While electrical technicians always use special components when repairing or installing electrical system, it's possible to make an electrical circuit with paper clips and other common items right at home.
Let's try a hands on experiment to get you thinking about how electrical circuits work!
You will need:
Your final layout should look like this –
The circuit you have created can be classed as a DC circuit – it is a closed path with the electrical current only flowing in one direction.
A DC track circuit along a railway works much the same way, and can be broken down into the same components.
A battery or solar panel will supply the power; cables in the tracks deliver the power through to the relay on the other end, and back through to the power source via the other rail in a complete circuit.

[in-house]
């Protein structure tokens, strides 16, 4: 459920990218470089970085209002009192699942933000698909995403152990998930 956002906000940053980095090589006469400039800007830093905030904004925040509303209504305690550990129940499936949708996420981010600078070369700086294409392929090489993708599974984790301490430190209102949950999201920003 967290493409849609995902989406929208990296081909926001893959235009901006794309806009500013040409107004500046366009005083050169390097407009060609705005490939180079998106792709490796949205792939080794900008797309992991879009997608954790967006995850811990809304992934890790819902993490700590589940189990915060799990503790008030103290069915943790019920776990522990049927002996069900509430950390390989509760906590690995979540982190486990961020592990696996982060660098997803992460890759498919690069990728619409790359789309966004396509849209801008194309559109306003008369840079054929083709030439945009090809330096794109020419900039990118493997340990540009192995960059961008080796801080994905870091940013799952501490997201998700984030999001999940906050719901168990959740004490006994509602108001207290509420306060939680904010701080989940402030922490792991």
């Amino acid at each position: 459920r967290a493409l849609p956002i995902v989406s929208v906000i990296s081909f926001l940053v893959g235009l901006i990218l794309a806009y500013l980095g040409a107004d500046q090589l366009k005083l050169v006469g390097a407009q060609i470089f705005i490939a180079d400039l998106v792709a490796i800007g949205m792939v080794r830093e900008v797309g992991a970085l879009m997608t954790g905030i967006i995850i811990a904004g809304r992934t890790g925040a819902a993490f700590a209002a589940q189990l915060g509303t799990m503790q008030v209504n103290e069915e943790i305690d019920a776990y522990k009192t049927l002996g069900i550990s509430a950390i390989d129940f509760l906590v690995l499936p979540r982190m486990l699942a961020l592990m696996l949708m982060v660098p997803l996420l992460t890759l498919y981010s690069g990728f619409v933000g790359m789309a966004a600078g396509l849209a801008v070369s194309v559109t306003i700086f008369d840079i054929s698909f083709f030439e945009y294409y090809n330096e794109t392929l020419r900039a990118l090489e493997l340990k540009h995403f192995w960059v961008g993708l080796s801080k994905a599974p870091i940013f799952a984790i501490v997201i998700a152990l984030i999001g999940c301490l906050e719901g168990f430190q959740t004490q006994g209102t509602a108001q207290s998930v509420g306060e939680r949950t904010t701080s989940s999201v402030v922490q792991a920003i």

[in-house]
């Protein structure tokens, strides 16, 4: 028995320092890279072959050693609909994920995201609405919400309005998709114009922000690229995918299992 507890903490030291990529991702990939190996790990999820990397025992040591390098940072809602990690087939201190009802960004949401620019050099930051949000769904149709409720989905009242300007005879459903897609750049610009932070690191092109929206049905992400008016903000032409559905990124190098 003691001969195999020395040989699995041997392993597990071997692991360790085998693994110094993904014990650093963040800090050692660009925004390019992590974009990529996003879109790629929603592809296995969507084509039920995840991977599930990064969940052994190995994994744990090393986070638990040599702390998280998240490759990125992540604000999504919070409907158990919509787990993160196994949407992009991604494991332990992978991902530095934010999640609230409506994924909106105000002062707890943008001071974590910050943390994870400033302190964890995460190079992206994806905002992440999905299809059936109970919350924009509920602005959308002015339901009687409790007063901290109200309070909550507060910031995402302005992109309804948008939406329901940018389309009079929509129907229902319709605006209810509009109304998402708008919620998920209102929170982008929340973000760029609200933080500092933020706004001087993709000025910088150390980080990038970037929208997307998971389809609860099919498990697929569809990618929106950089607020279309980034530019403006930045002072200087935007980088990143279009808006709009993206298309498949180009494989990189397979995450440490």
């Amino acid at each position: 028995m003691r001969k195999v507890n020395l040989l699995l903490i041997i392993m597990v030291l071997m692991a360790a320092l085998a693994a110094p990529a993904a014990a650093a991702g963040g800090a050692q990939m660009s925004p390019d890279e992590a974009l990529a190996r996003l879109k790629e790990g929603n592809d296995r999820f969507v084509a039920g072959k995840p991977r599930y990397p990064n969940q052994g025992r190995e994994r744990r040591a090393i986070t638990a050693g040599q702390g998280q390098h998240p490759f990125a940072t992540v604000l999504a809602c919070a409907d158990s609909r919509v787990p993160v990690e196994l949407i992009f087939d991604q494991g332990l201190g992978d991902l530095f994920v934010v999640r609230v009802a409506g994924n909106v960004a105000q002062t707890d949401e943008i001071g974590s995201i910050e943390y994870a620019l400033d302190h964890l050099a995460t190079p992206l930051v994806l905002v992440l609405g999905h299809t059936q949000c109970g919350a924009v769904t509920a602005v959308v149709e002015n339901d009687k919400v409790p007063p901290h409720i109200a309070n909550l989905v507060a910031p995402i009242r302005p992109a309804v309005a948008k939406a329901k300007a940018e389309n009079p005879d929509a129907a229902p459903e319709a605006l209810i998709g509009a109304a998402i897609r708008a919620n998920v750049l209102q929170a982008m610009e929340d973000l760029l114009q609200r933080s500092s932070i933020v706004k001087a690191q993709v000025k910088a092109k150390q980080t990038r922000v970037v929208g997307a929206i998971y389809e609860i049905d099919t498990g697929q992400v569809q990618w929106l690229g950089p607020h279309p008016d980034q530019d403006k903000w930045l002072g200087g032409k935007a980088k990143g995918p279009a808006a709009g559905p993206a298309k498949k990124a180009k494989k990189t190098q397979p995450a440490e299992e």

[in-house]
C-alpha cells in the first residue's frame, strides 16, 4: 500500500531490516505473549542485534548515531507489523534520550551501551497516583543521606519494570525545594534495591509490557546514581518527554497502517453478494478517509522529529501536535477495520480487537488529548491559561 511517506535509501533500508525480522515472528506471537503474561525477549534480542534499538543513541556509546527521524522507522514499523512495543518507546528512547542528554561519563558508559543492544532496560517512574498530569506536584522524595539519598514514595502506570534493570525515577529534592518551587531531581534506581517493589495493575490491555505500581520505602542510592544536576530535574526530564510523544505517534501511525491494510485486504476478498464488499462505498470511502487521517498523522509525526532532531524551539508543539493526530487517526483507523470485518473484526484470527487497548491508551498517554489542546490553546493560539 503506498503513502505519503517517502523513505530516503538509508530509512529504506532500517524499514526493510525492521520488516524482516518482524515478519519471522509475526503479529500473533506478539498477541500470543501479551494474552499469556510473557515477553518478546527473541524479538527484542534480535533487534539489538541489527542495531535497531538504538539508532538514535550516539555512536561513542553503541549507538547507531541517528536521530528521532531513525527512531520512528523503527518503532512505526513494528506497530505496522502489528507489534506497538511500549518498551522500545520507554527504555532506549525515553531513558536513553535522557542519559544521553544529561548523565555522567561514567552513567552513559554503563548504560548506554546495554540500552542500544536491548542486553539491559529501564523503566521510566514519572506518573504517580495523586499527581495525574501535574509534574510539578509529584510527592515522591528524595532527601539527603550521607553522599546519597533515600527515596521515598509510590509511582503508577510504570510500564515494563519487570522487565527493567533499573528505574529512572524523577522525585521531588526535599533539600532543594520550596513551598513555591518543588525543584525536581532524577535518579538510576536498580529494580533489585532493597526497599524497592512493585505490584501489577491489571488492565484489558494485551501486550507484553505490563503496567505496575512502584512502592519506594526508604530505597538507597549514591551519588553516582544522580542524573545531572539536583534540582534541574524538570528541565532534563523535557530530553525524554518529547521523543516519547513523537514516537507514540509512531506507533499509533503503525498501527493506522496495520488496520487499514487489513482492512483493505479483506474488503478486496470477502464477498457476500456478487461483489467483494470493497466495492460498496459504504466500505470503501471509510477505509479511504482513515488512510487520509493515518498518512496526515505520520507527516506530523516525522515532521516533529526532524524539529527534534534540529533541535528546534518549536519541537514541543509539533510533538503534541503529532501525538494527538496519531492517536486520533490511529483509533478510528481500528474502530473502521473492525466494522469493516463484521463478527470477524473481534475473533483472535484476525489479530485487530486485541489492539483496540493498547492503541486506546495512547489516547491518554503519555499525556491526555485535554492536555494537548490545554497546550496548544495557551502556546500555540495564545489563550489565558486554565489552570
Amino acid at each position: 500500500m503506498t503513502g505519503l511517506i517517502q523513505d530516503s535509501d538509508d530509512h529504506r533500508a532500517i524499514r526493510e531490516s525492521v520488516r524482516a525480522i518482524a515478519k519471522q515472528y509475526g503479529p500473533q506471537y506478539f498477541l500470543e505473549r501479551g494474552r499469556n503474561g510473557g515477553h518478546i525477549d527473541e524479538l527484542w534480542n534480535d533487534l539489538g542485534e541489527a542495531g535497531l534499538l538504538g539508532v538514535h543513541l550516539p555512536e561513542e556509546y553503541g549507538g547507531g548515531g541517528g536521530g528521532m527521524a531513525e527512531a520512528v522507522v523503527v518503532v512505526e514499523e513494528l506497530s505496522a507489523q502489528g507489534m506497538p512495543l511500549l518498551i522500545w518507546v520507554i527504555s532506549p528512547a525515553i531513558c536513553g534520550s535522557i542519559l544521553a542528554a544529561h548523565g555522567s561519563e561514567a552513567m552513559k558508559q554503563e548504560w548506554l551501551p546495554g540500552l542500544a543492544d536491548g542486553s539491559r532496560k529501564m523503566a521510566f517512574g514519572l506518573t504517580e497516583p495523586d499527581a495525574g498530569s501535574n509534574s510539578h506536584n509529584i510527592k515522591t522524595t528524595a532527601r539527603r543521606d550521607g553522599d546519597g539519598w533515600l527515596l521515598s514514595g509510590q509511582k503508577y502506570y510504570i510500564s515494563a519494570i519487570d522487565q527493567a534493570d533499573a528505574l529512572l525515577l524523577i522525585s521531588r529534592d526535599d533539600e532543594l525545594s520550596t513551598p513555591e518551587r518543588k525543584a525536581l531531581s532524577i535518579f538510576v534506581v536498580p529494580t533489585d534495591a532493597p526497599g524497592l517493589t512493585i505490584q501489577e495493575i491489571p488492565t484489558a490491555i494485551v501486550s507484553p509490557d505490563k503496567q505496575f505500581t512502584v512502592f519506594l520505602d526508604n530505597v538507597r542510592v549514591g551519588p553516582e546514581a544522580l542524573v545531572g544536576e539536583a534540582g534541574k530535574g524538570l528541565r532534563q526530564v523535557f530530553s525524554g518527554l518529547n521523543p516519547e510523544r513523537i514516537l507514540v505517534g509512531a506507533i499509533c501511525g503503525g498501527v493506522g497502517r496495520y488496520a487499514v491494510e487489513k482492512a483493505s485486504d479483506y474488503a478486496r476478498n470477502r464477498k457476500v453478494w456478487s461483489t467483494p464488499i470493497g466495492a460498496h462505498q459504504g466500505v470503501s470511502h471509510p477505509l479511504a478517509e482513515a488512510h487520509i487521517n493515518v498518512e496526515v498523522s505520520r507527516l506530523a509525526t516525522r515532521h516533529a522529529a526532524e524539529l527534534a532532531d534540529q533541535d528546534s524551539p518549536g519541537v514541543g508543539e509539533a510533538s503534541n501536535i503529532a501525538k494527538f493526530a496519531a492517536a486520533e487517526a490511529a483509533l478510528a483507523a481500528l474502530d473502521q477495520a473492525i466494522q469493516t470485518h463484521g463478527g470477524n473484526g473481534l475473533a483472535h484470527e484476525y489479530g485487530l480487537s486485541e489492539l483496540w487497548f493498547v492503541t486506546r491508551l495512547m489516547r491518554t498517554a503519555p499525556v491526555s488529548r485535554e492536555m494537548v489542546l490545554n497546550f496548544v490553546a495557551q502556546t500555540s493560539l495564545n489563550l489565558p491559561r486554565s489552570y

When the circuit is complete, the relay is energised and keeps the signals in a 'clear' position. If the circuit breaks, for example through a broken rail or failed power source, then the relay is de-energised and defaults to reporting the block of track as occupied – meaning that the system always fails in a safe way.
Trains are detected because their metal wheels and axles conduct the circuit as a short cut that bypasses the relay altogether. That is, trains short the circuit and de-energise the relay.
And as we've already established, a de-energised relay = an occupied track.